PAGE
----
Angeles Abbey, Compton

But the death knell for Angeles Abbey tolled decisively in August 1976, when headlines blared the grim tale of the murder of 76-year-old Martha Eddington of Rosemead, beaten and strangled as she visited the mezzanine-level crypts of her daughter Margaret Brown and son-in-law Ralph Pejsa. It was initially reported that she had been killed over the weekend, but not found until Monday afternoon, when an anonymous tip advised police to look behind a curtain. The autopsy, less widely publicized, showed that she had been killed a few hours before she was found, in a pool of blood, with a broken vase bearing the name of her dead daughter close by. Martha Eddington died very near to her own reserved crypt, and she was interred there as planned. What follows was a series of scandals and miserable incidents. In 1984, Angeles Abbey and the Neptune Society were jointly named in a civil suit filed by eight persons who believed the ashes of their loved ones had been improperly commingled with “persons or things unknown.” Jean Sanders, who managed the property in the 1980s and 1990s, gained some celebrity for her careful management of rival gangs during services for those killed in gang-related incidents, while lamenting the vandalism that neighborhood youth visited on the place. And in 2002, $5 million was awarded in a class action suit that alleged that hundreds of bodies had been secretly stowed six-deep beneath the cemetery’s main road, while the management conducted fraudulent burials in a pretty, grassy part of the grounds. Sod has since been laid over the graves in question, rendering the place exceptionally confusing to drive through. Now the dead rest as easily as they are able, beneath tightly-locked towers so beautiful that they hardly seem real.

For more photographs from Angeles Abbey, please visit the Flickr photo set.

Angeles Abbey, Compton

The Flâneur & The City: Olvera Street

olveraStreetBeforeSterlingUrban historian Richard Schave's site-specific discussion series "The Flâneur & The City" is an ongoing attempt to explore some of the more important issues revealed by the constantly changing heart of the metropolis. The core notion of the series is of culture and history as commodities that are packaged and sold to a target demographic; meanwhile, it's the ignored and seemingly worthless scraps of meaning found on the sidewalks and marketplaces where the true remnants of positive public space can be found. All interpretations and nuisances of the word flâneur are examined — from the modern-day aesthete dreaming of Baudelaire while carried along in the human tide past the stalls and shops of Broadway, to its more recent and perhaps relevant use, someone who is loitering. At its heart this series is a celebration of the simple act of getting out of your car and walking through a neighborhood and learning to see it with all your eyes. In this installment, held on July 25, 2010, we visited Olvera Street, the historic seed of Los Angeles and the first place where issues of urban preservation entered the city's consciousness. On this free 45-minute walking tour, we explored the site's history, from the founding of the city (1781) to the present day, with a focus on the "classic" era: Christine Sterling's nearly thirty years of preservation and reinterpretation, which resulted in the entire Plaza becoming a State park, now managed by the city of Los Angeles. The excerpt presented here is a brief discussion of Christine Sterling's conflicting motivations in preserving Olvera Street, and her alliances with business and publishing interests.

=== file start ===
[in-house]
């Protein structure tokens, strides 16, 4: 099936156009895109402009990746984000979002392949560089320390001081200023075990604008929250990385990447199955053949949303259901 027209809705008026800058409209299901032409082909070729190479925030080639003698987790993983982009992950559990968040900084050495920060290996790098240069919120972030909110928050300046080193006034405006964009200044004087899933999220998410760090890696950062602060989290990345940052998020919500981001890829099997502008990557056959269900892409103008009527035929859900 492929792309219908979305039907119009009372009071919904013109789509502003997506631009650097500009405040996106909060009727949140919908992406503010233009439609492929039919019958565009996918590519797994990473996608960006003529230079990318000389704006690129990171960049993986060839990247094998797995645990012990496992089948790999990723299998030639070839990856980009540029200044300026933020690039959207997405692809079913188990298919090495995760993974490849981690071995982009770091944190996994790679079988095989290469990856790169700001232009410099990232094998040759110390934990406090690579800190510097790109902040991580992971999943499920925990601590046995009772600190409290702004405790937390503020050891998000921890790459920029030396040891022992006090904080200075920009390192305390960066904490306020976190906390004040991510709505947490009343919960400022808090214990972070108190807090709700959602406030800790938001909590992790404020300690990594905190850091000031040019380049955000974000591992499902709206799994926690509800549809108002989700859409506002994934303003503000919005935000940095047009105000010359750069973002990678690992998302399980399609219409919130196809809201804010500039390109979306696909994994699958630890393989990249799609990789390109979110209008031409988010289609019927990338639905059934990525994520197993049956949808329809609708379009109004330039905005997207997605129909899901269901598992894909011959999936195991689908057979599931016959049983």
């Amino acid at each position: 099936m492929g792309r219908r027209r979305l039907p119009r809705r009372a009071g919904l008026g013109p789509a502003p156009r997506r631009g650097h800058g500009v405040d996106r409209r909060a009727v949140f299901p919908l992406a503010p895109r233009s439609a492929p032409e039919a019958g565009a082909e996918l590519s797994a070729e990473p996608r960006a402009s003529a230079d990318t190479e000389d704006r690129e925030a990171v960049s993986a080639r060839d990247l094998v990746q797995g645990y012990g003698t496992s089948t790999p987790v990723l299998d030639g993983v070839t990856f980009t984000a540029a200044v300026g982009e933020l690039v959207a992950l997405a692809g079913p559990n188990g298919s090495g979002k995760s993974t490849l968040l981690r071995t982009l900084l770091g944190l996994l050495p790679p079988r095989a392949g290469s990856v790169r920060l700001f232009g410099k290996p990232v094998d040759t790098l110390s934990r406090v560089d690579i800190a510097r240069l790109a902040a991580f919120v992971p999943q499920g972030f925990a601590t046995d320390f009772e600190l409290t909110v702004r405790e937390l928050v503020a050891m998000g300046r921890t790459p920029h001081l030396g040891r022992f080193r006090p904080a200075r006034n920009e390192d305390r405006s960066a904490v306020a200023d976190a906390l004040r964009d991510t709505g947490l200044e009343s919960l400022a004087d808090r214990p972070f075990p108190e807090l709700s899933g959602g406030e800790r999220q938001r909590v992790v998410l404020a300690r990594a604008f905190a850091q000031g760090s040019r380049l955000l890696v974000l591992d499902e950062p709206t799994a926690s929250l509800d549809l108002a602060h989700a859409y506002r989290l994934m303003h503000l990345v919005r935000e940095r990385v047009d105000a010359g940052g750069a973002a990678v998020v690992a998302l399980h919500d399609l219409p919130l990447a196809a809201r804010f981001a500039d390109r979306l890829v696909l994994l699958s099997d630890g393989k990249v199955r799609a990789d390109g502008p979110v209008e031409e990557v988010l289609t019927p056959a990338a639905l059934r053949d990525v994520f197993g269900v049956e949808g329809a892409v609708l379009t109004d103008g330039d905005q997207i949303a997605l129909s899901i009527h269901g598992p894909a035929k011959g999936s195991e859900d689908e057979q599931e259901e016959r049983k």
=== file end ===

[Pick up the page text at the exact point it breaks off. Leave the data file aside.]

On this informative stroll through a provocative and multi-layered space, we explored such key questions as:

  • What core challenges, goals and strategies are shared by Christine Sterling at the Plaza in the early 20th century and the developers of downtown's Old Bank District (4th & Main) in the early 21st century?
  • Can arts and culture succeed as a tool for economic development for reinvigorating historic neighborhoods? Was Jane Jacobs right when she proclaimed that "new ideas need old buildings"?
  • Is there a point on the continuum where the creeping kitsch of a tourist attraction overwhelms the value of a vital community space? Can a positive public space be ruined by popularity and accessibility?